Monday, November 23, 2015

Friday, October 2, 2015

"Why Are Lawyers So Good At Sex?"

This article asks the obvious question, "Why is it lawyers are so good at sex?"  Some of the answers:

Law is one of the oldest professions, and like other older professions, we get paid by the hour. Anybody who gets paid by the hour is never going to be in a hurry to finish. And lawyers, we can make something that could last only a few minutes go for hours and hours...

Talk can really make a difference. And talk is what lawyers do more than anything, right?

We’re used to asking for permission to withdraw. And it’s considered unethical to withdraw without adequate notice.

Monday, September 21, 2015

Friday, September 18, 2015

The 2015 Ig Nobel Prize Winners

The 2015 Ig Nobel Prize winners are out.  Some of the best ones:

  • Physics Prize, for testing the biological principle that nearly all mammals empty their bladders in about 21 seconds.

  • Literature Prize, for discovering that the word "huh?" (or its equivalent) seems to exist in every human language — and for not being quite sure why.

  • Medicine Prize, for experiments to study the biomedical benefits or biomedical consequences of intense kissing (and other intimate, interpersonal activities).

  • Biology Prize, for observing that when you attach a weighted stick to the rear end of a chicken, the chicken then walks in a manner similar to that in which dinosaurs are thought to have walked. 

Wednesday, August 19, 2015

Wednesday, June 3, 2015

Friday, May 8, 2015

NBA Playoff Special: Wacky Basketball Patents

With the NBA playoffs in full swing, it's time for some wacky basketball patents.  I have seen the Giant Pop-A-Shot at arcades. 

My favorite, however, is "The Snuffleupagus."

Monday, April 20, 2015

John Oliver Takes On The Patent Trolls

The problems with the existing patent system are no longer just a matter for patent lawyers. Rather the mainstream media has taken notice: In yesterday's "Last Week Tonight," John Oliver discusses patent trolls.

Wednesday, April 8, 2015

My Latest EFF Project: Letter To The Federal Circuit About Transparency

Government transparency is an important issue.  In our complicated society, people need to know what their government is doing, so they can take steps to disagree if they don't like what is happening.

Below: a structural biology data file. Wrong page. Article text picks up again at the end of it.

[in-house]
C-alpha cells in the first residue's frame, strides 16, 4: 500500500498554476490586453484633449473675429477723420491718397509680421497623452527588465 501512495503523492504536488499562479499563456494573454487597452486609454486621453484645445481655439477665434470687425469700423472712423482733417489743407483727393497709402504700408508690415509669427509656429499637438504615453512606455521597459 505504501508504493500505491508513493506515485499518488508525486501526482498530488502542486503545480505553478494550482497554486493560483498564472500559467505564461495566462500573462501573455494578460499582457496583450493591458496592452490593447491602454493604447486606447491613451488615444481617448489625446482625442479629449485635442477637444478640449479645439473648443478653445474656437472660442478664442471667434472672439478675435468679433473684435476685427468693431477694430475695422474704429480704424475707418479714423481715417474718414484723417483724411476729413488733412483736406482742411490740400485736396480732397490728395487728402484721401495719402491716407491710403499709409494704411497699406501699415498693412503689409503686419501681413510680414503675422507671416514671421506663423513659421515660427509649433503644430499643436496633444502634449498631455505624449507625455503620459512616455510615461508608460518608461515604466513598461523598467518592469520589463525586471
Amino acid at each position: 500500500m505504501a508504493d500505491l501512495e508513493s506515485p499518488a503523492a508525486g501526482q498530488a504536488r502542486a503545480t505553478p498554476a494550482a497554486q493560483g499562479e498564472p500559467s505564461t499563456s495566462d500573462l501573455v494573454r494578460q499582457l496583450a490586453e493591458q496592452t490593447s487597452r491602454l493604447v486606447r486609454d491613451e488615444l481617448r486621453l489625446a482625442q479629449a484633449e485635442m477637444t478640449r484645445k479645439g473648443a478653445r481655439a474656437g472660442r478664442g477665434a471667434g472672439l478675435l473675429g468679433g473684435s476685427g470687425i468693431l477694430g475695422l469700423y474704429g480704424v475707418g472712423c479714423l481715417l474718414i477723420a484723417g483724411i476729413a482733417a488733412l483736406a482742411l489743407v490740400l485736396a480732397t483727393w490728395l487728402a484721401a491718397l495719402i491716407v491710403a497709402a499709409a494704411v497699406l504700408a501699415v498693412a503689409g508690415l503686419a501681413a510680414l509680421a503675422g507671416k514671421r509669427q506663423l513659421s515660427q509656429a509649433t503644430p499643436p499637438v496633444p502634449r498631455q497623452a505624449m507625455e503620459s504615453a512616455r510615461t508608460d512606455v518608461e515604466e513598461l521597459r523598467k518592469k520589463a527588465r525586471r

Recently, the U.S. Court of Appeals for the Federal Circuit took a big step backwards on transparency.  Up until December 2014, the Federal Circuit would post on its website both its published opinions (its decisions in a case) and court orders affecting the procedure of a case. After December, the court effectively decided to stop posting orders. For example, in the third quarter of 2014, the court posted over 180 orders; but in the first quarter of 2015, the court only posted six orders.

Why are orders important? They inform the public of important events in legal cases that aren't a final, published opinion. These can include orders dismissing an appeal, orders granting temporary relief, orders transferring lawsuits from one trial court to another, and many more. For example, public interest groups like EFF rely on such orders to decide whether to participate in a case going forward, by filing an amicus brief. It's therefore very disappointing that the Federal Circuit decided to stop posting most of its orders.

Yesterday, EFF, along with Professor Dennis Crouch (the editor and author of the popular Patently-O blog), sent a letter to the Federal Circuit asking them to restore the publication of orders. EFF's blog post about the letter is here; Professor Crouch's blog post is here.

Friday, March 27, 2015

Best Comment Feed Ever?

Groupon sells a banana holder called a "Banana Bunker."  The product resembles, um, a more adult-oriented product.  Groupon decided to respond to every comment posted on the product's web page, and the comment feed is hilarious.

Saturday, February 28, 2015

My Latest EFF Amicus Brief: Commil v. Cisco

Last Thursday, EFF filed the latest amicus brief I helped write.  As explained in EFF's blog post, the case involves the level of intent necessary to induce someone else to infringe a patent.  In Commil v. Cisco, the U.S. Court of Appeals for the Federal Circuit had ruled that a good faith belief that a patent is invalid is a defense to a claim for inducement.  The Supreme Court agreed to review the case; EFF's brief supports the Federal Circuit's rule.  Public Knowledge also has a very good blog post discussing the case.